If the two phones you're considering are the iPhone SE and Galaxy S7, then you must have pretty flexible taste. Samsung's is a modern-sized flagship with modern flagship pricing, while Apple's is a budget-priced horsepower upgrade to a teeny-tiny phone from years ago. In other words, the two aren't obvious rivals at all. Nonetheless, being the two biggest names in mobile, someone is sure to wonder – so let's see how they stack up.
See what we mean? The Galaxy S7 is 15 percent taller and 19 percent wider than the iPhone SE. That's a big difference in hand and pocket.
The S7 isn't a big phone at all by today's standards, which puts in perspective just how shrimpy the SE is. It's aimed squarely at smartphone owners who wonder why all of today's good phones are gigantic compared to the phone they owned five or six years ago.
Being that much smaller, it's no surprise that the iPhone SE is 26 percent lighter.
The SE isn't Apple's most cutting edge design, but it's still a premium phone with an all-metal exterior. The Galaxy S7 and its Edge sibling are arguably the best-looking phones ever made, with their modern blend of glass and metal.
You have four color options for the iPhone and three for the GS7.
Holy cow, that's a big screen size discrepancy, as the Galaxy S7's display comes in at 63 percent bigger. And, again, the GS7's screen looks a little small compared to today's phablets, illustrating just how unique the iPhone SE is among today's smartphones.
That isn't, however, a bad thing. On the contrary, we'd like to see more small phones with flagship specs. Just because many of us like bigger screens doesn't mean phablets should be your only option when you go shopping for a powerful phone.
Based on pixel density, the Galaxy S7 has a 77 percent sharper display.
Just like every other Apple vs. Samsung smartphone comparison we look at, it's IPS vs. AMOLED.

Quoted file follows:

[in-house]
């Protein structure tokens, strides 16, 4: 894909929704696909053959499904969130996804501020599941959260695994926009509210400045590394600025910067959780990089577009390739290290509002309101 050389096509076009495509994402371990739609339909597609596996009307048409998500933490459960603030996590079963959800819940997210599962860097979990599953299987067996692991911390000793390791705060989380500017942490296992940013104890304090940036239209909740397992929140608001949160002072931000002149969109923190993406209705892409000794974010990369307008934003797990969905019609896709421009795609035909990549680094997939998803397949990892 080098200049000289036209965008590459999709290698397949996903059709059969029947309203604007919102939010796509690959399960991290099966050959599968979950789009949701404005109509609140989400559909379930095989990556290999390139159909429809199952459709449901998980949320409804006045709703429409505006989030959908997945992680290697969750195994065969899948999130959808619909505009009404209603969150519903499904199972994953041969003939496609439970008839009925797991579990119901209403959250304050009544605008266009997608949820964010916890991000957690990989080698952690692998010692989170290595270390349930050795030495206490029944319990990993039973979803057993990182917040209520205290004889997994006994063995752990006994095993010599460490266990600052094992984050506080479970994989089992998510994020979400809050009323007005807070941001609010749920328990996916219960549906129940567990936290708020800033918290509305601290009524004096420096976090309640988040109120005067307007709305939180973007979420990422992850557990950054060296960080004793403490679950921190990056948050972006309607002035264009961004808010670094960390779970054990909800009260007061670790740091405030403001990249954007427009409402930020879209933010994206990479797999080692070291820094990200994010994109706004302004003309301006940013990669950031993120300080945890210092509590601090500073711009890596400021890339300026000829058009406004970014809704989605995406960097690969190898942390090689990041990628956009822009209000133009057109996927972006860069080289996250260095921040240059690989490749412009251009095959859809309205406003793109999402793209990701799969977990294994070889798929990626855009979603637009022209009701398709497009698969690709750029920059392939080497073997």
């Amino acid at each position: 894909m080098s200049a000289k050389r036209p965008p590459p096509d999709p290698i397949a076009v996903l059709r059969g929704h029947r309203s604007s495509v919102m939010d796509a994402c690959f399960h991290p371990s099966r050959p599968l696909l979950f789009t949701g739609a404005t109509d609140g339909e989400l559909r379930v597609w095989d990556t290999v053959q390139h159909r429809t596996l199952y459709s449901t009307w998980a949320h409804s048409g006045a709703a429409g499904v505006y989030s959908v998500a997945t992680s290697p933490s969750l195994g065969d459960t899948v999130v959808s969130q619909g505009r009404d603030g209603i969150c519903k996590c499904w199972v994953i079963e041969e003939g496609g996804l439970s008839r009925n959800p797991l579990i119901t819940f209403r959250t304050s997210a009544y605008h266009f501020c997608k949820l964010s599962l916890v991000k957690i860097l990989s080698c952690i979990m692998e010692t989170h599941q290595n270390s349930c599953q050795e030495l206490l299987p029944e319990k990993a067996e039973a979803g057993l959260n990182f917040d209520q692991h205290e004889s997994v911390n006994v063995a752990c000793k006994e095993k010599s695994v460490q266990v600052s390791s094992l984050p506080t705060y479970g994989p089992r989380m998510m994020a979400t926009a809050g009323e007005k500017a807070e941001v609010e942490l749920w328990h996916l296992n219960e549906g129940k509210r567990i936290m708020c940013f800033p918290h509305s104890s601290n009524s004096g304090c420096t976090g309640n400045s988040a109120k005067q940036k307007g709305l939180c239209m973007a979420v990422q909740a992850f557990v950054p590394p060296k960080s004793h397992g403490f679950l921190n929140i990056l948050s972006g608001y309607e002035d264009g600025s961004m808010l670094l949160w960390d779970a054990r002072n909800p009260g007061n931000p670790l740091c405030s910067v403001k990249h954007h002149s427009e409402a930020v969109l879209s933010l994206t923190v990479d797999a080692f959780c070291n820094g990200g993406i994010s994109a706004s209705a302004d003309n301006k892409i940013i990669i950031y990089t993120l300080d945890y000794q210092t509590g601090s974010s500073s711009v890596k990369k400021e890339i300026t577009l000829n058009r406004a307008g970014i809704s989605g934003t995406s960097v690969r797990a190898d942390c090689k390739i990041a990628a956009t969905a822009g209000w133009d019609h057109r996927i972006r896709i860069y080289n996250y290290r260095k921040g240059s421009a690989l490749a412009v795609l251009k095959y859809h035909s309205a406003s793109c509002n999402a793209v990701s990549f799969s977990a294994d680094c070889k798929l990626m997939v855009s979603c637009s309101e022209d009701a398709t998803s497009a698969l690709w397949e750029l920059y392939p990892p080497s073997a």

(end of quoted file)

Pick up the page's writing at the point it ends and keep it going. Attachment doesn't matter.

The S7 has an always-on display option, which shows the time, date, battery level and number of incoming text messages even when its screen is off.
Performance isn't remotely a concern on either phone, as the iPhone SE has the same screaming A9 chip as its 6s and 6s Plus siblings.
The Galaxy S7 doubles the iPhone's RAM, but iOS has uncommonly good memory management, making this less of an advantage than the specs would suggest.
Apple is still toying with its customers by putting a mere 16 GB storage in the entry level model (not enough for many people by today's standards), and then letting them quadruple that for "just" an extra US$100. It's a classic upselling technique.
Samsung brought back expandable storage with this year's Galaxy flagships.
Both have terrific cameras (the SE's rear camera is the same as the one in the iPhone 6s) but we still give the edge here to Samsung. Stay tuned for our Galaxy S7 review to hear why.
Camera aperture (rear)
The GS7's wider aperture contributes to its excellent low-light photography.
The S7 also has Optical Image Stabilization.
The Galaxy S7's battery is nearly twice as big, but that means very little in the way of real-world battery life, when you're comparing a huge 1,440p phone to a tiny 640p one. Check back for our reviews of both phones for more on this.
Apple has yet to put any fast charging tech into its iPhones, something most Android flagships have had for almost a couple of years.
The S7 also gives you the option of charging wirelessly.
Both phones have fingerprint sensors, though it's worth noting that Apple is using last-gen Touch ID, which isn't quite as blazing fast as the one found in the iPhone 6s.
In addition to the microSD slot, Samsung also brought back water resistance in its 2016 Galaxies.
Technically there are some (usually crappy) third-party VR headsets that work with iOS devices, but nobody in their right mind would try to use a 4-inch phone in VR – its field of view would be comically narrow.
The GS7 launched earlier this month, while the iPhone SE ships in a few days, at the end of March.
Starting price (full retail)
If you care about screen size and features like expandable storage, water resistance and more modern design, the Galaxy S7 is clearly the better phone. But if you're one of those folks who's been clinging to an iPhone 5s just because the bigger models never tickled your fancy, then the SE should be like a breath of fresh air. Tiny phones may serve a niche audience in today's phabletized world, but kudos to Apple for seizing this opportunity in an industry that's left those shoppers behind.
For more, you can read our full review of the Galaxy S7.
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